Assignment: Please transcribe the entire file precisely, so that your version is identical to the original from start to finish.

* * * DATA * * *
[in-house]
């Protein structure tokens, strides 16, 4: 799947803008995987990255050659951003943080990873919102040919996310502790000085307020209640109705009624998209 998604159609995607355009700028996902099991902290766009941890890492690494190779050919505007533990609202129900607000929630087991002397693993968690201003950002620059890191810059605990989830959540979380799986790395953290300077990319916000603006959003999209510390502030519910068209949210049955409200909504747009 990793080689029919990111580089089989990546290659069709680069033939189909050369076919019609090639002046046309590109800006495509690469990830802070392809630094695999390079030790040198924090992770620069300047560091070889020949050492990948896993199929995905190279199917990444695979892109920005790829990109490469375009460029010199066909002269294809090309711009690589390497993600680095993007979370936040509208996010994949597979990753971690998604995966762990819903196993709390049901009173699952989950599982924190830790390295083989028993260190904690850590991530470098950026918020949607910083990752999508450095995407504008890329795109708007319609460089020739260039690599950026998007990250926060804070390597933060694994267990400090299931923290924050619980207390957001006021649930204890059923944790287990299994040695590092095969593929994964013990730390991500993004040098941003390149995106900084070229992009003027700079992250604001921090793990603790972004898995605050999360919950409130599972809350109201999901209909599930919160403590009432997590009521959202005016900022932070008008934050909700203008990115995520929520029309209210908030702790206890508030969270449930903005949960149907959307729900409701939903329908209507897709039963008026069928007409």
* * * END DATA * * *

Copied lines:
[in-house]
């Protein structure tokens, strides 16, 4: 799947803008995987990255050659951003943080990873919102040919996310502790000085307020209640109705009624998209 998604159609995607355009700028996902099991902290766009941890890492690494190779050919505007533990609202129900607000929630087991002397693993968690201003950002620059890191810059605990989830959540979380799986790395953290300077990319916000603006959003999209510390502030519910068209949210049955409200909504747009 990793080689029919990111580089089989990546290659069709680069033939189909050369076919019609090639002046046309590109800006495509690469990830802070392809630094695999390079030790040198924090992770620069300047560091070889020949050492990948896993199929995905190279199917990444695979892109920005790829990109490469375009460029010199066909002269294809090309711009690589390497993600680095993007979370936040509208996010994949597979990753971690998604995966762990819903196993709390049901009173699952989950599982924190830790390295083989028993260190904690850590991530470098950026918020949607910083990752999508450095995407504008890329795109708007319609460089020739260039690599950026998007990250926060804070390597933060694994267990400090299931923290924050619980207390957001006021649930204890059923944790287990299994040695590092095969593929994964013990730390991500993004040098941003390149995106900084070229992009003027700079992250604001921090793990603790972004898995605050999360919950409130599972809350109201999901209909599930919160403590009432997590009521959202005016900022932070008008934050909700203008990115995520929520029309209210908030702790206890508030969270449930903005949960149907959307729900409701939903329908209507897709039963008026069928007409």